~ Foods that Do Not Freeze Well
|Sour Cream (becomes
but is fine if mixed into a recipe)
||Cream Cheese (becomes
watery and texture changes)
||Cheese (crumbles, but
is fine for shredding or in recipes)
||Fried Foods (lose
crispness or become soggy)
||Egg Whites- cooked
(become tough & rubbery)
||Cream Pies (become
watery or lumpy)
||Icings made with egg
whites (become foamy)
Foods that change a bit when frozen
||Raw Vegetables (lose
crispness, but if prepared correctly can be used for cooking or stews & soups.
||Yogurt (may change
||Heavy Cream (will not
whip when thawed but can be used for cooking)
||Pastas & Grains
(softer after freezing/reheating- undercook before freezing to counter-balance)
green peppers, herbs & flavorings (flavor may increase or diminish with
freezing. Add afterwards when possible)
||Thickened sauces or
stews (may need thinning after thawing)
||Gravies or Fat-based
sauces (may separate & need to be recombined)
Your Recipes to OAMC
First: Choose enough recipes to fill about
4 weeks worth of meals for your family. This will generally be around 24 recipes,
but may vary depending on how often your family eats out, uses leftovers, wants to cook
from scratch, etc.. Try to balance the variety of meals so you aren't eating only
casseroles or only stews & soups.
Second: Make up your grocery list, tailored to the recipes you have
chosen for the next four weeks. The 'MasterCook' program is great for this because
it will help you to make up your grocery list. Be sure to include all items which
you don't already have on hand, including zip baggies, aluminum pans, aluminum foil or
other containers/products you will need to prepare the food for freezing. Be sure to
double check the food you already have on hand, to make sure of the amounts available so
you do not run out in the middle of your cooking day. It is helpful to put all
needed ingredients on the same list and then using a highlighter marker, cross off the
ingredients you already have on hand. You may want to make a master copy of this
list, should you make the same combination of recipes again, as this will save you time
when making your list and determining what you need to buy.
Third: Organize the recipes which you will be using for your cooking
session. Many folks find that a three ring binder with vinyl sleeves inside works
well for this because they can just wipe the sheets off if they get food on them.
You can also add or remove recipes easily with this method of recipe storage.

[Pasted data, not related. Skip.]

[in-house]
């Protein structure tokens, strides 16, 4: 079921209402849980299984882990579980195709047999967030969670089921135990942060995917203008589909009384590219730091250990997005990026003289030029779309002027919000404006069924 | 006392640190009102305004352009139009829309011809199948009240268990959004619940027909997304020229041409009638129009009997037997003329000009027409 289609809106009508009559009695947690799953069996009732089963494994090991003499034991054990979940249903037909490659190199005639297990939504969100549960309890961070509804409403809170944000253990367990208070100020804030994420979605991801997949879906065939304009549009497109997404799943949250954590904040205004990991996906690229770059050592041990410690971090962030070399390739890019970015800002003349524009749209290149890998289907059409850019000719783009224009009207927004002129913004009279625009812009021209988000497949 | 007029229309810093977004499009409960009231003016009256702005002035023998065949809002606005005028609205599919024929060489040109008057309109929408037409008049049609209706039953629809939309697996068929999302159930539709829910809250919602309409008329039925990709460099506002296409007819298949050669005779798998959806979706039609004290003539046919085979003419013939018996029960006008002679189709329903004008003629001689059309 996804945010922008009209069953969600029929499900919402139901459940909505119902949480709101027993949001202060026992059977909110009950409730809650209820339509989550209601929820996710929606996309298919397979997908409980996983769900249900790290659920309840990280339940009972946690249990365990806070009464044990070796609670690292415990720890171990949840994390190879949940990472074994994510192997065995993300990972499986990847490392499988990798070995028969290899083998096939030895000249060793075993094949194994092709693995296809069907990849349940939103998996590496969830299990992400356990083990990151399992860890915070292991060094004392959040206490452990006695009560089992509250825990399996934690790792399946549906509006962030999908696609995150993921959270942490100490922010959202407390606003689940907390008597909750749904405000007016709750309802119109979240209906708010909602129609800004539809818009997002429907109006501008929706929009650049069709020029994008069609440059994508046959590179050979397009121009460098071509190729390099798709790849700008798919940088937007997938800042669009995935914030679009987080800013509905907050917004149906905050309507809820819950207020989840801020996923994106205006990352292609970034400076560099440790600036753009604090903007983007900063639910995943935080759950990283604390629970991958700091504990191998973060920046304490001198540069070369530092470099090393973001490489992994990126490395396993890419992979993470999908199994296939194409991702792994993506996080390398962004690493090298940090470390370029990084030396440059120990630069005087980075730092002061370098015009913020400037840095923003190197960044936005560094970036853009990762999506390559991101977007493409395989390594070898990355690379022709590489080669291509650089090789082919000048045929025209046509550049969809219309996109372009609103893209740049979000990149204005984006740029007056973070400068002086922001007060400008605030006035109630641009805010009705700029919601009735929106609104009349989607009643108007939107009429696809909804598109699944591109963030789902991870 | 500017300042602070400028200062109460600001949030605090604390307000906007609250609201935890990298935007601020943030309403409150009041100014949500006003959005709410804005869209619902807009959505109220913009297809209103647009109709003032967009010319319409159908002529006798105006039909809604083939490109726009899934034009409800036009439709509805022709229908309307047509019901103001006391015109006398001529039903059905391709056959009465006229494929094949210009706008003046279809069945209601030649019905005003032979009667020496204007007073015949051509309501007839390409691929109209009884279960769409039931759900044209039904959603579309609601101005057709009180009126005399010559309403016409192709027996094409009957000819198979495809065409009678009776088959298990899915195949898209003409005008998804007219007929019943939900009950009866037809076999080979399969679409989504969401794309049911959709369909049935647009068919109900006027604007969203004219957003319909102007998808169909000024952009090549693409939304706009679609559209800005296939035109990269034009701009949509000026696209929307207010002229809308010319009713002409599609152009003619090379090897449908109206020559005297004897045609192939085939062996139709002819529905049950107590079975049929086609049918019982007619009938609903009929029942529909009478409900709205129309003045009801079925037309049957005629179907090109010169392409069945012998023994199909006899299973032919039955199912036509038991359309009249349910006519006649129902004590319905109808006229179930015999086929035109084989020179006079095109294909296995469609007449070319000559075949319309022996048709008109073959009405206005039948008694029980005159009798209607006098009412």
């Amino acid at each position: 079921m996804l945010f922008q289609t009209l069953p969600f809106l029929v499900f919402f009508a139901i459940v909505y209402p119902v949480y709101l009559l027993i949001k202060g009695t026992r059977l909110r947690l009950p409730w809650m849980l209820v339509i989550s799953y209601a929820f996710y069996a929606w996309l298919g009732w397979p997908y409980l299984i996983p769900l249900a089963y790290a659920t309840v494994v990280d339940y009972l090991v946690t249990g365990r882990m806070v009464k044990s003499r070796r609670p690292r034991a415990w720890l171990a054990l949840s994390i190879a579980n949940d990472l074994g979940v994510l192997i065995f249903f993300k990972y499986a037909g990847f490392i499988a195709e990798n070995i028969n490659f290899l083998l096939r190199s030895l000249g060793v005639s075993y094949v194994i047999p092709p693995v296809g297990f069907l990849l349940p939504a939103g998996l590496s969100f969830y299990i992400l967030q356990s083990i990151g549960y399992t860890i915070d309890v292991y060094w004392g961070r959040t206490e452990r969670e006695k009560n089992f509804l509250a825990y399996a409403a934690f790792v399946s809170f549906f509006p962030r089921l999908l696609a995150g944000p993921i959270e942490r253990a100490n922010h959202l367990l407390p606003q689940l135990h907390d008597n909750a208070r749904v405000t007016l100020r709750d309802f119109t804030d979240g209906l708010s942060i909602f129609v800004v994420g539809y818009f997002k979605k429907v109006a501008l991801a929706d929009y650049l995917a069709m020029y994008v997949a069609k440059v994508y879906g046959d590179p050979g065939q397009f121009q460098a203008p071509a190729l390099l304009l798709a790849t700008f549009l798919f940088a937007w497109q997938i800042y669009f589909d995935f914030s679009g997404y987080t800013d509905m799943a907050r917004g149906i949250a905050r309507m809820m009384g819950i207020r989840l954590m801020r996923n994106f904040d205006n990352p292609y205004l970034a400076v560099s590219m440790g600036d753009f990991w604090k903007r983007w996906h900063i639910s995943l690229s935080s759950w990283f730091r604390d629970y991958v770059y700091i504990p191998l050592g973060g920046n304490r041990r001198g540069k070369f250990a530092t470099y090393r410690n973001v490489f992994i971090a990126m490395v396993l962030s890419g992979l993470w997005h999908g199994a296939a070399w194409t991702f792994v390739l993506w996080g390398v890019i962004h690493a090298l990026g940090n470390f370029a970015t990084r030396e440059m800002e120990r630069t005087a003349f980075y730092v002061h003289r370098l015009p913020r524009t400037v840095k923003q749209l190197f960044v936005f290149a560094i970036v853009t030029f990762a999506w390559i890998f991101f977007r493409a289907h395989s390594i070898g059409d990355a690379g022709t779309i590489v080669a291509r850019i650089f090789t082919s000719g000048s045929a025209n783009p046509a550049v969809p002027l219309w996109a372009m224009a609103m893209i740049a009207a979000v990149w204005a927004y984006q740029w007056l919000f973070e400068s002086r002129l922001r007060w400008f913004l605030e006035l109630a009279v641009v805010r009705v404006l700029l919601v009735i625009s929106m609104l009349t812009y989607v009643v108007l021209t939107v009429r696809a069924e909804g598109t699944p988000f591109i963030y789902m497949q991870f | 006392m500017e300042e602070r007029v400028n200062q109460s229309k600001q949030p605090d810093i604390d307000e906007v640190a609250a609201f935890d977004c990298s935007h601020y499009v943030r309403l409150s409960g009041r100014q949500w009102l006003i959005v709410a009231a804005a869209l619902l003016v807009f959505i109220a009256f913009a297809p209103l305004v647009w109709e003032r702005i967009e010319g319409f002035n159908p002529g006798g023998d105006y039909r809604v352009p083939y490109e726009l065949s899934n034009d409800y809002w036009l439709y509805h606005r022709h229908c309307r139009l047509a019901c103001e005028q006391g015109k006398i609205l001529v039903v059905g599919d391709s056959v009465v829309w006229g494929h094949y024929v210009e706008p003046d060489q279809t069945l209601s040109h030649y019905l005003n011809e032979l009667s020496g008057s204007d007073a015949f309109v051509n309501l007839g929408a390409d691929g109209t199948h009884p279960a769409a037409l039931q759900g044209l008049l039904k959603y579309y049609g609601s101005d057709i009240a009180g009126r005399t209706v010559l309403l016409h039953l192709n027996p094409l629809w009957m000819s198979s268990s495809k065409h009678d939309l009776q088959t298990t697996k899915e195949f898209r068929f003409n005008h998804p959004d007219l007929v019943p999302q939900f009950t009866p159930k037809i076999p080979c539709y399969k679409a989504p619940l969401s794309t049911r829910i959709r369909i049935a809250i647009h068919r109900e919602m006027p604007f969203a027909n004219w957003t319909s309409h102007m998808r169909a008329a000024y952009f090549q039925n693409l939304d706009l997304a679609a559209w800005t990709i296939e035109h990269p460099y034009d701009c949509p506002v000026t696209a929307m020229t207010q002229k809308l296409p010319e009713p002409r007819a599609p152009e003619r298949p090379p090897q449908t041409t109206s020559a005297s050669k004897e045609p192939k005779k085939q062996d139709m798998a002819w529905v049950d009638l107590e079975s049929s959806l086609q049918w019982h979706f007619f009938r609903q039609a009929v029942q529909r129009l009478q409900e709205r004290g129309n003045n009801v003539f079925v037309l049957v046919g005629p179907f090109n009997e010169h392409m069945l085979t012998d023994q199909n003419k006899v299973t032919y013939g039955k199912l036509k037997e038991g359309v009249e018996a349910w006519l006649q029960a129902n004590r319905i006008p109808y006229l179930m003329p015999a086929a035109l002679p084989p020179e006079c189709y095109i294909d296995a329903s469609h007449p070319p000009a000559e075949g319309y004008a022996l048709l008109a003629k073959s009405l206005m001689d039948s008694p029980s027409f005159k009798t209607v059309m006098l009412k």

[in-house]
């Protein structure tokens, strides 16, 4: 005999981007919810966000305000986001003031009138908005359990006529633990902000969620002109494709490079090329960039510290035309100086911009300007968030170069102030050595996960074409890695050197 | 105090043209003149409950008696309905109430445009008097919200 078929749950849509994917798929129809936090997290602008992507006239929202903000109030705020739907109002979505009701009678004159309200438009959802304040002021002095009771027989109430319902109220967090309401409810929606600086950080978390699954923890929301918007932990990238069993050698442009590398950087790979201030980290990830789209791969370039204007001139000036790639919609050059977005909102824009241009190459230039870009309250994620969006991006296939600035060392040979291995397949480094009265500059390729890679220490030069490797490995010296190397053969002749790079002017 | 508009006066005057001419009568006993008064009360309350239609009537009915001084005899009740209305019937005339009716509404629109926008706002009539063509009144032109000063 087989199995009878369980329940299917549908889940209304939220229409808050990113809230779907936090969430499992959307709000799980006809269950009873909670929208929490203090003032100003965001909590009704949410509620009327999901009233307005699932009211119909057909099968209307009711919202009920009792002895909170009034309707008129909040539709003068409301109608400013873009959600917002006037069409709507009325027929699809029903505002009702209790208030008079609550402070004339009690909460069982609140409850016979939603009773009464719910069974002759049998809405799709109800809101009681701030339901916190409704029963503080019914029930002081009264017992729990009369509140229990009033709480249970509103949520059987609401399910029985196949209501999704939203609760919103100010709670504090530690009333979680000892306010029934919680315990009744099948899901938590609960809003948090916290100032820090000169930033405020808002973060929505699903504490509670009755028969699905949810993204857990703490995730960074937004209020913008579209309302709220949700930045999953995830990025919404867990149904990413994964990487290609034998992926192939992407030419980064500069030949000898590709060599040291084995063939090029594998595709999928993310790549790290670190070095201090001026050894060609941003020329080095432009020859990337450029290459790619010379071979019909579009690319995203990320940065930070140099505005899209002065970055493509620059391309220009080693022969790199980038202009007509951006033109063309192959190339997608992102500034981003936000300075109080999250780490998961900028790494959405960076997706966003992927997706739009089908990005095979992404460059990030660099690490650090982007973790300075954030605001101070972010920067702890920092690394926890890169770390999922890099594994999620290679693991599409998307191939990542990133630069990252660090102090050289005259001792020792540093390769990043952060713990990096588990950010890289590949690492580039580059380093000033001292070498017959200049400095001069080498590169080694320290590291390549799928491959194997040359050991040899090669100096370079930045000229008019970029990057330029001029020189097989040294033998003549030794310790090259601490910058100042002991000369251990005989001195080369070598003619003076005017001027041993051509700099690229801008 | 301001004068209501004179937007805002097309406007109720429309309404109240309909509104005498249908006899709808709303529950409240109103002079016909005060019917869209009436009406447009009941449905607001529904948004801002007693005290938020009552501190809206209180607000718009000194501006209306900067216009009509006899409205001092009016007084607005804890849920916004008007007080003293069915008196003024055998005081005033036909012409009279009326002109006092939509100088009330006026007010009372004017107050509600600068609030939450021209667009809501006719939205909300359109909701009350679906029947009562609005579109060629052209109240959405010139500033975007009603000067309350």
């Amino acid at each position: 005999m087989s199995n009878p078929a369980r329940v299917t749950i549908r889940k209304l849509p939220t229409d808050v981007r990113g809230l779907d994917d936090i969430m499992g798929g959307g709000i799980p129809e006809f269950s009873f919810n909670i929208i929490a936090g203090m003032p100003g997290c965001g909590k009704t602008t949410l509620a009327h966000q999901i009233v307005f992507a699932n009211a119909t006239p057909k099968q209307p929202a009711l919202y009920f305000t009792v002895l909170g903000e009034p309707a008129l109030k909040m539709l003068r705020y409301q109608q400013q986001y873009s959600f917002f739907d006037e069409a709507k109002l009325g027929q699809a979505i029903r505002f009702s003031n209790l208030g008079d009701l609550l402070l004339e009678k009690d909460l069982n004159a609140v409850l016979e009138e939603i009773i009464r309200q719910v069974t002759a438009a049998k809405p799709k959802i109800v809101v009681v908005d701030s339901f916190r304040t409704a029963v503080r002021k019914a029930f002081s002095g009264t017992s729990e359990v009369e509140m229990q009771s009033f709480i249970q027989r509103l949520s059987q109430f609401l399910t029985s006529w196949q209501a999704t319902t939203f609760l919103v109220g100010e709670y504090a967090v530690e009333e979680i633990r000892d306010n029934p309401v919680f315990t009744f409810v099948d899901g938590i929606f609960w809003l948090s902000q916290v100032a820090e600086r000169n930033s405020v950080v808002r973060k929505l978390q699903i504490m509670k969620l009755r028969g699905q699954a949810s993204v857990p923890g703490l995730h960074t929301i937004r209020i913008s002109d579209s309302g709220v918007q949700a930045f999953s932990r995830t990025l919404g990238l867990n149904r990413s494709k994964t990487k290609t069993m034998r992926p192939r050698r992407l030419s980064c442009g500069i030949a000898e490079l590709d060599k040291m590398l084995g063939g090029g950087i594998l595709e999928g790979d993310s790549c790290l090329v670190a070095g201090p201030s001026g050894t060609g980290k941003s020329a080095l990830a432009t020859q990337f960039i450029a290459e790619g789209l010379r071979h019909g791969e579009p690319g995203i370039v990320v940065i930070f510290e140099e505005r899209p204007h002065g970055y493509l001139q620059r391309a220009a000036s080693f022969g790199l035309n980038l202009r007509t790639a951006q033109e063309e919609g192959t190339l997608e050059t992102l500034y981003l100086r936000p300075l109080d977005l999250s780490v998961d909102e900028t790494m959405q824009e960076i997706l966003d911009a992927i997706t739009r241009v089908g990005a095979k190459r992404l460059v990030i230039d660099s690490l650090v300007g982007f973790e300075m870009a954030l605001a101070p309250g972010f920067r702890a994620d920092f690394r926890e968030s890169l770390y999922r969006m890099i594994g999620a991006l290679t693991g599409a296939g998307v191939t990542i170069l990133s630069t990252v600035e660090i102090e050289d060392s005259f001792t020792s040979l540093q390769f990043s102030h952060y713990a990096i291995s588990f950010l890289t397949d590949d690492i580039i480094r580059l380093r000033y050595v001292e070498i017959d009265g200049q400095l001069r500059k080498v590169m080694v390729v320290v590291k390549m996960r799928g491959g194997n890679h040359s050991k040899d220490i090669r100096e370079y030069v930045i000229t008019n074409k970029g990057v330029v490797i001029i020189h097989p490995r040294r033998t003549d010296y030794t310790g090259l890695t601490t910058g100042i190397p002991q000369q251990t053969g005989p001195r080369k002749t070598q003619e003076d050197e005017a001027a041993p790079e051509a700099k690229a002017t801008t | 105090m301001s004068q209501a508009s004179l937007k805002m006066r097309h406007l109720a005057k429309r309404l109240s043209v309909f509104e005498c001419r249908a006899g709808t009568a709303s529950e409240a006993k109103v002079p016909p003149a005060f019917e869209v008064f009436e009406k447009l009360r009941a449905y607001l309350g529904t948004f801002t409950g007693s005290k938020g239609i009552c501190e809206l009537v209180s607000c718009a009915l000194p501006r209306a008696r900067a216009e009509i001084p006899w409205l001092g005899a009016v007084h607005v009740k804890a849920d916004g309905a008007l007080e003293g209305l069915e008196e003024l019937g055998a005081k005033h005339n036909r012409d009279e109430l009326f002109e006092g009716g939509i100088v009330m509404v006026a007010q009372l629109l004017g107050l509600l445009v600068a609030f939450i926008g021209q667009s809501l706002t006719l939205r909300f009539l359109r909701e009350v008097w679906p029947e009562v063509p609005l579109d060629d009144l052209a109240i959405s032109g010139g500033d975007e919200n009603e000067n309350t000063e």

Fourth: Take your recipes, and break them down into ingredient amounts
(chopped onions for spaghetti, soups & casseroles can all be done together, then
separated) When you are ready to begin cooking, do this preparation first, so
ingredients are prepared when you get down to the individual recipes.
Pre-cook any meats or other
ingredients which will be needed in assembling your recipes, such as layered casseroles,
etc.. Once this is done, you can set soups & stews on to simmer while you
assemble other recipes.
When assembling casseroles,
breakfast burritos, or other recipes, it is helpful to use aluminum pans which are
disposable, OR to line cake pans or casserole dishes with heavy aluminum foil so they can
be removed from the original pans once frozen. You may want to mark your finished
frozen entrees with not only the name, date & number of servings, but also with the
size of the pan the entree was originally frozen in, so you can pop it back inside the
original pan when thawing and cooking it for your family.
When freezing, your foods will
freeze quicker if they are placed at the bottom of your freezer. Cold falls, and
they will freeze faster when you do this. Once frozen, you can stack them in
sections, or on shelves so you know where to find the meals when you want them. It
is very helpful to freeze soups and stews in freezer quality zip baggies, laying them on
their sides while freezing, so they can be stacked like books on your freezer
shelves. This will also aide in quick defrosting when you are ready to use the
Fifth: On the day you have chosen to do the cooking, start early in
the day, and be sure to wear comfortable shoes and clothing. Have changes of towels
and aprons handy. Keep the clutter in your kitchen down to a minimum, to make the
assembly go smoother. I find it helpful to tape the vinyl sleeves holding my recipes
to the doors of my cupboards so they are at eye level and out of the way while I am
working. (Be sure to use masking tape or another mild adhesive so you do not marr
your cupboard finish).
Sixth: I find it helpful to set aside one of the meals I am
preparing, to feed my family on the day I am cooking, although we sometimes have 'sample
nights' on the day of cooking, with the extra ingredients or amounts that do not
quite fit into the freezer containers. This is a nice way to get your family excited
about what you are doing, and to help them to look forward to eating the meals you have
just put away for the month.
WARNING: This type of cooking can become addictive! Many women
find themselves with two or three months worth of meals in their freezers, and when food
comes on a good sale, have to restrain themselves from not picking up a great bargain and
doing just one more 'chicken session' or 'ground beef session'!
One Last Freezer Hint:
It is helpful to break up the
cooking session into several parts:
Make only Muffins, Breakfast Burritios, Breakfast Casseroles, etc.
Chicken: Make only
recipes using that ten pounds of chicken you got on sale Saturday ;-)
Ground Beef: Make only
recipes using that ten pounds of lean ground beef you picked up at an incredibly low
Baking Session: Make
breads, rolls, pizza crusts, cookies or other baked goods. Remember that baked goods
should be kept in one piece to discourage drying out. Cookie doughs can also be
frozen before baking.